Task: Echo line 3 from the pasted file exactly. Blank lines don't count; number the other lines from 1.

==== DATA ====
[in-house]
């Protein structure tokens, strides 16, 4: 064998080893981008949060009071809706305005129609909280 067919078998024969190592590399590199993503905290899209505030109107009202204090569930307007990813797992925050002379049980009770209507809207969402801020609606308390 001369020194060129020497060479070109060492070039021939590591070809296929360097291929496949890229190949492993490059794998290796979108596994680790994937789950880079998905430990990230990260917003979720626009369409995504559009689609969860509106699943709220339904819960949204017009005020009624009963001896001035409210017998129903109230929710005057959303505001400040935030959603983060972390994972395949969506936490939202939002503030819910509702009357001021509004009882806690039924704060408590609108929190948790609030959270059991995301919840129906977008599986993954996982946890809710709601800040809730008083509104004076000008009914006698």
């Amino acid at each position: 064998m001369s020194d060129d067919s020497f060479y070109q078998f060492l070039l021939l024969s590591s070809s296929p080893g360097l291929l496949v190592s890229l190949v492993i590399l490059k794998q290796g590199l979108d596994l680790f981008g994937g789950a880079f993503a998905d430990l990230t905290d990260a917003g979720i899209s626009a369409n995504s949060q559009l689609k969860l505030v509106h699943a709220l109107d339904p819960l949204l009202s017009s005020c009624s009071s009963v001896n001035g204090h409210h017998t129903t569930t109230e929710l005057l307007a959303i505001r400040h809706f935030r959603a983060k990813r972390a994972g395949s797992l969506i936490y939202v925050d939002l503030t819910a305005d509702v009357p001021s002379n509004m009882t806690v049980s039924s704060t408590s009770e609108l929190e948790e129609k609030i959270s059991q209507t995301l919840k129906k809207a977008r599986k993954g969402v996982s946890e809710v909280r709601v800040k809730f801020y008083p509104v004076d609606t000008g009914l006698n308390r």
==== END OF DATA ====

């Amino acid at each position: 064998m001369s020194d060129d067919s020497f060479y070109q078998f060492l070039l021939l024969s590591s070809s296929p080893g360097l291929l496949v190592s890229l190949v492993i590399l490059k794998q290796g590199l979108d596994l680790f981008g994937g789950a880079f993503a998905d430990l990230t905290d990260a917003g979720i899209s626009a369409n995504s949060q559009l689609k969860l505030v509106h699943a709220l109107d339904p819960l949204l009202s017009s005020c009624s009071s009963v001896n001035g204090h409210h017998t129903t569930t109230e929710l005057l307007a959303i505001r400040h809706f935030r959603a983060k990813r972390a994972g395949s797992l969506i936490y939202v925050d939002l503030t819910a305005d509702v009357p001021s002379n509004m009882t806690v049980s039924s704060t408590s009770e609108l929190e948790e129609k609030i959270s059991q209507t995301l919840k129906k809207a977008r599986k993954g969402v996982s946890e809710v909280r709601v800040k809730f801020y008083p509104v004076d609606t000008g009914l006698n308390r």